Thoughts on Big Data Technologies (4): Our Love-Hate relationship with the Relational Database
Joe Hellerstein, from Berkeley, did an fascinating talk at the ‘High Performance Transaction Systems Workshop’ (HTPS) way back in 2001 entitled “We Lose”. It’s a retrospective on the state of the database field just after the dot-com bubble focussing particularly on their lack of uptake with the young internet companies of that time. He observes (and I’m paraphrasing) that the grassroots use file systems, not databases. That the ‘cool new internet space’ is lost and they (the database industry) are forced to remain in the doldrums of the Enterprise Space as databases are black boxes that require a lot of coaxing to get maximum performance. Yet databases do some very cool stuff: Statistically based optimisers, compression, distributed queries etc. These are some of the most interesting problems in Computer Science. Yet in his words ‘Only the standard enterprise folks will come to us, tail-between-legs’.
The reality is that, even in the enterprise space, there is a ‘love and hate’ relationship with database technologies. The success of distributed caches (long before the whole NoSQL thing took off) are good evidence of this. People loved using caching as it decoupled them from the limitations of traditional relational solutions. There is no impedance mismatch; what you put in is what you got out. They ‘talk our language’ so to speak. They also free us from the database’s most fundamental (albeit laudable) attribute: its default to constraint. These differences hold true for NoSQL too.
NoSQL technologies free us from the database’s most fundamental (yet laudable) attribute: its default to constraint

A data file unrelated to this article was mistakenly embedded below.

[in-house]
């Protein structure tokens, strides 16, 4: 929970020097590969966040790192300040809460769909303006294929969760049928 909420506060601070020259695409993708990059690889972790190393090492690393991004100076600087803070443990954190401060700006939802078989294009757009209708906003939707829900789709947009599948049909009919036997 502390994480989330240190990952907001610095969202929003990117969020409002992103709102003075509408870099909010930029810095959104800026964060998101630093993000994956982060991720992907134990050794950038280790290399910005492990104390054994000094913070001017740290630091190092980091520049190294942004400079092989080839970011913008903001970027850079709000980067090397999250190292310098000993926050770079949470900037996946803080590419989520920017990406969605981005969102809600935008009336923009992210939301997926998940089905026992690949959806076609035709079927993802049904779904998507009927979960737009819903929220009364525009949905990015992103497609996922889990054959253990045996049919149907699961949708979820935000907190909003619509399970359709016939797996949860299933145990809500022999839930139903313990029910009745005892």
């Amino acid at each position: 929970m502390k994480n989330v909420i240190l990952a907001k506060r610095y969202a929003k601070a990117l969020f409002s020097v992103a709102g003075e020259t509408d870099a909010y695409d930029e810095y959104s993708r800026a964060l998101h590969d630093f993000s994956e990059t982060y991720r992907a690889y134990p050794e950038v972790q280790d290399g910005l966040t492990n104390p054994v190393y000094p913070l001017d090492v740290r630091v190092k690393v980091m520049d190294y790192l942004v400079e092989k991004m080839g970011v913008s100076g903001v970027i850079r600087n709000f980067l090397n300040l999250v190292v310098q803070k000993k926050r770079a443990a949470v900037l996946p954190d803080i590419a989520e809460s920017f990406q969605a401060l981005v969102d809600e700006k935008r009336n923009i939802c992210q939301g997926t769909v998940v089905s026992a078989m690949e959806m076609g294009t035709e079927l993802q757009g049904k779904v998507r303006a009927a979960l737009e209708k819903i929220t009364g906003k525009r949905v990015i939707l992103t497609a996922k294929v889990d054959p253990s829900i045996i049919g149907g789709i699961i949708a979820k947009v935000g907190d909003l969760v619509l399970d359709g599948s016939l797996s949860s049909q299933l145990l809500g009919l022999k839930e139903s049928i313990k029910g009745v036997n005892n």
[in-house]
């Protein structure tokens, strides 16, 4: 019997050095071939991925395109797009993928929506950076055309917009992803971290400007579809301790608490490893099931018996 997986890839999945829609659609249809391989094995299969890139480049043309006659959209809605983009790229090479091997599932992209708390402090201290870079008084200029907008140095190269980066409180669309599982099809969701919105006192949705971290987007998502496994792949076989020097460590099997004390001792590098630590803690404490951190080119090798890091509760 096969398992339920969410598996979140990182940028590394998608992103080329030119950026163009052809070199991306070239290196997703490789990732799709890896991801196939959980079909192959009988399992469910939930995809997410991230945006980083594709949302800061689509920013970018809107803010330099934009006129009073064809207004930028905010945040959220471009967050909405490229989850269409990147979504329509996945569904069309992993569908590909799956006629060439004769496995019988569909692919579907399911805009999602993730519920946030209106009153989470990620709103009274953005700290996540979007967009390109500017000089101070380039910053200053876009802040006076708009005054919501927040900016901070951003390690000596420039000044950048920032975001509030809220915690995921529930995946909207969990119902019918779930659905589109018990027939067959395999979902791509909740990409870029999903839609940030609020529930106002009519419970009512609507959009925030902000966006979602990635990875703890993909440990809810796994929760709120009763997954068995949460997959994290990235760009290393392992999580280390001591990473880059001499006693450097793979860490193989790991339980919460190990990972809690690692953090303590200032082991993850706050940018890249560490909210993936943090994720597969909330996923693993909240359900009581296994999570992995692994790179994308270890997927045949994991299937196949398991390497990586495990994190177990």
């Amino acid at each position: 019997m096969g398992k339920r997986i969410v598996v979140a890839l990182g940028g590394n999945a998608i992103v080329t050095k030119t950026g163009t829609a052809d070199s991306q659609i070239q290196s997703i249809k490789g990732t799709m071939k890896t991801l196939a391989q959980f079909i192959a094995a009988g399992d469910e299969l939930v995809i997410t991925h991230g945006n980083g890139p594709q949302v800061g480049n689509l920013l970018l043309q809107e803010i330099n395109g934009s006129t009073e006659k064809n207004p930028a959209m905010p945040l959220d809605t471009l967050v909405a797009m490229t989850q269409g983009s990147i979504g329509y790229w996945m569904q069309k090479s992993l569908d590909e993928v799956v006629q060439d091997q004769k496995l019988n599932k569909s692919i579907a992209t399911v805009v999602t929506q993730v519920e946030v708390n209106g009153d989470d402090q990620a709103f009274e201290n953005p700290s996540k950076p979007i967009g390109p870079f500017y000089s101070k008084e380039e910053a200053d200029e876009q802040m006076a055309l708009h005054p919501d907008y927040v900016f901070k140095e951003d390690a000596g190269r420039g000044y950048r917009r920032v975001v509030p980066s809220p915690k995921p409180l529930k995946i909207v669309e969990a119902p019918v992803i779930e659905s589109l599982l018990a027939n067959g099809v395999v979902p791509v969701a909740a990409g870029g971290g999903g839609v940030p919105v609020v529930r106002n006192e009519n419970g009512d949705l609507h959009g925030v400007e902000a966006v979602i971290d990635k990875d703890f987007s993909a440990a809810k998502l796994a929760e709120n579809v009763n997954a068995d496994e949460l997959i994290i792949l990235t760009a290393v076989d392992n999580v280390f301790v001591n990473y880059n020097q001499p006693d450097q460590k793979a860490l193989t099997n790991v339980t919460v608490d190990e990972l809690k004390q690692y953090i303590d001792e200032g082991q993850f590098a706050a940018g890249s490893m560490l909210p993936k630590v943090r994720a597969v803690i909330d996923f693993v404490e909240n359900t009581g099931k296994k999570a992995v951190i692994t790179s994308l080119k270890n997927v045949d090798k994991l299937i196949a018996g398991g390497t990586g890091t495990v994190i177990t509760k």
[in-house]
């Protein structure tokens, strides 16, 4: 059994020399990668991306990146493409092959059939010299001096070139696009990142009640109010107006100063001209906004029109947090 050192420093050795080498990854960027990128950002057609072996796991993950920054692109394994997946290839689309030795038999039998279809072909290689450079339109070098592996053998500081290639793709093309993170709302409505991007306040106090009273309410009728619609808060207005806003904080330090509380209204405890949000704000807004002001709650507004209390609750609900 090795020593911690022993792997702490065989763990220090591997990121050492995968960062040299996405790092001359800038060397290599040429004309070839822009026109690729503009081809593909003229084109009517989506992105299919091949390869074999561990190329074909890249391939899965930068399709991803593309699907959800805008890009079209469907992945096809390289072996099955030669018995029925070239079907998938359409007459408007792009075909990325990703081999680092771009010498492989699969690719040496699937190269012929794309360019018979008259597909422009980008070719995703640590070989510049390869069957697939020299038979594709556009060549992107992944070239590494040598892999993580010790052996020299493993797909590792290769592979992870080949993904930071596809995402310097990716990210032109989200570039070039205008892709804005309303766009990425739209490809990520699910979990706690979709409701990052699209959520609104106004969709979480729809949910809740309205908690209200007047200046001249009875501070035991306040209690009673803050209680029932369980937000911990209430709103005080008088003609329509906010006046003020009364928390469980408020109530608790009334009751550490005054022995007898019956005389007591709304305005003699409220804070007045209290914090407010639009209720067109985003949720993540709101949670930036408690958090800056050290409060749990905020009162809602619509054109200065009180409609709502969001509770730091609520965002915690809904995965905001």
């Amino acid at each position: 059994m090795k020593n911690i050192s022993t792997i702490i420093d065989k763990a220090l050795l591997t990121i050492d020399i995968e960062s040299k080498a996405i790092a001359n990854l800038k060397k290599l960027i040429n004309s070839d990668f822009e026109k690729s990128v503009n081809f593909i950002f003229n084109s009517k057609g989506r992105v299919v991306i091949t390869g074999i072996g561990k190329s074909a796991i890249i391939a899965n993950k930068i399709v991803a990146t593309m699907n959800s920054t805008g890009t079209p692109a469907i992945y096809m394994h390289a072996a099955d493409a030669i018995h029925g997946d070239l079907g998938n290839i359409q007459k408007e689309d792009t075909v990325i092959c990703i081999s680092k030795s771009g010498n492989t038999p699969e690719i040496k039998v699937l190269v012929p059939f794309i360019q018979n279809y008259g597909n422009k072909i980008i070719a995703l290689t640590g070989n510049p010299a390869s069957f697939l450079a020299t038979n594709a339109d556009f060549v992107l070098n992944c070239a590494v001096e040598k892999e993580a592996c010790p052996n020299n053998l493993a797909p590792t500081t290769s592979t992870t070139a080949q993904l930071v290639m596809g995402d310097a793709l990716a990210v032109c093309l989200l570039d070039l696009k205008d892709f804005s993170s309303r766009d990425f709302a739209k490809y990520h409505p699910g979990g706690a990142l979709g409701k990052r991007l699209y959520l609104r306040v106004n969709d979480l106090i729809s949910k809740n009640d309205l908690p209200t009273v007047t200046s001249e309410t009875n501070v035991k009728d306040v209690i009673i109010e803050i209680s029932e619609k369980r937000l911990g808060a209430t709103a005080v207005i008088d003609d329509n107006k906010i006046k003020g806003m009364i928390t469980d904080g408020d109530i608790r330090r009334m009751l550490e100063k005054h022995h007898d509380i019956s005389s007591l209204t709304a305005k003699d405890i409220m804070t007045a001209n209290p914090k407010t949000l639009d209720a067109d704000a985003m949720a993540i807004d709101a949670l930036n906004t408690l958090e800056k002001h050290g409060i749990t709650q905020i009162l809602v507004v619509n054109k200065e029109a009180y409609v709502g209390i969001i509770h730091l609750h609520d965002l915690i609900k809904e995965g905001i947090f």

Yet databases are wonderful tools for keeping our data safe. It takes a lot of effort to corrupt the data in a mature database. It takes a lot of effort to read something you didn’t expect to read. They lock up our most precious commodity, ensuring that it is retained unblemished. The problem is that with all that constraint, working around the performance concern you will likely encounter can be a painful process. Databases traditionally require a lot of coaxing to make them to perform.
So no surprise with the NoSQL field then I guess. Tools that provide simpler contracts over shared nothing architectures. No joins, no ACID, no impedance mismatch, no sluggish schema evolution. Performance is achieved through simple code paths and adding hardware rather than painful tuning. The NoSQL field really has been disruptive. It solves a problem of the moment, scalable access to data, without all the rigmarole of traditional database systems. Not because the database mentality is wrong, but more because our problems of the day favour scalability over consistency and isolation. Simple solutions like this that have less constraint are often today just a much better fit.
But there is another side to the story. It’s not all NoSQL and Hadoop!